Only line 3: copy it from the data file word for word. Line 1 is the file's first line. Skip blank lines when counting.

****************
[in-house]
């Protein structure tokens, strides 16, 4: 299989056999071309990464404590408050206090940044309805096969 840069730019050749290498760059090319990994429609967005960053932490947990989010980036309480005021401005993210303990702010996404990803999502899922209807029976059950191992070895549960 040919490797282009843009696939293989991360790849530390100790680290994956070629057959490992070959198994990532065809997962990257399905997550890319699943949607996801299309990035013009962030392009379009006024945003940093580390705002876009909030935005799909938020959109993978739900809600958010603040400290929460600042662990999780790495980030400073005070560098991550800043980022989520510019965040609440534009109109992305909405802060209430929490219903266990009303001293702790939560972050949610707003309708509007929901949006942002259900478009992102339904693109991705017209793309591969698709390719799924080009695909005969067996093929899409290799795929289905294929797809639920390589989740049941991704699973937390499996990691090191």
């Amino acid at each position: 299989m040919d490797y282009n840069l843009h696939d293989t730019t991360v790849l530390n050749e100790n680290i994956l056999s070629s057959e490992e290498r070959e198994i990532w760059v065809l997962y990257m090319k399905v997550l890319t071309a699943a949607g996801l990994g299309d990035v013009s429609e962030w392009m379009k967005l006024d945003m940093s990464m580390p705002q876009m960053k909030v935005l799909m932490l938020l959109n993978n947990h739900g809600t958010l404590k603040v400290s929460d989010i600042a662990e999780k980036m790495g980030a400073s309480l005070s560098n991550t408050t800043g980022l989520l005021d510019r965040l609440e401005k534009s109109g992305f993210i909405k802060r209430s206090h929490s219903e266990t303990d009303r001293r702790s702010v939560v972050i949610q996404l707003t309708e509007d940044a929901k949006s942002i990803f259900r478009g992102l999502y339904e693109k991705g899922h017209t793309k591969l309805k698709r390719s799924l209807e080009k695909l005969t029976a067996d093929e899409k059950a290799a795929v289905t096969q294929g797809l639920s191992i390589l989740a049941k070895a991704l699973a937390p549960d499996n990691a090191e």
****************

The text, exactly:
């Amino acid at each position: 299989m040919d490797y282009n840069l843009h696939d293989t730019t991360v790849l530390n050749e100790n680290i994956l056999s070629s057959e490992e290498r070959e198994i990532w760059v065809l997962y990257m090319k399905v997550l890319t071309a699943a949607g996801l990994g299309d990035v013009s429609e962030w392009m379009k967005l006024d945003m940093s990464m580390p705002q876009m960053k909030v935005l799909m932490l938020l959109n993978n947990h739900g809600t958010l404590k603040v400290s929460d989010i600042a662990e999780k980036m790495g980030a400073s309480l005070s560098n991550t408050t800043g980022l989520l005021d510019r965040l609440e401005k534009s109109g992305f993210i909405k802060r209430s206090h929490s219903e266990t303990d009303r001293r702790s702010v939560v972050i949610q996404l707003t309708e509007d940044a929901k949006s942002i990803f259900r478009g992102l999502y339904e693109k991705g899922h017209t793309k591969l309805k698709r390719s799924l209807e080009k695909l005969t029976a067996d093929e899409k059950a290799a795929v289905t096969q294929g797809l639920s191992i390589l989740a049941k070895a991704l699973a937390p549960d499996n990691a090191e």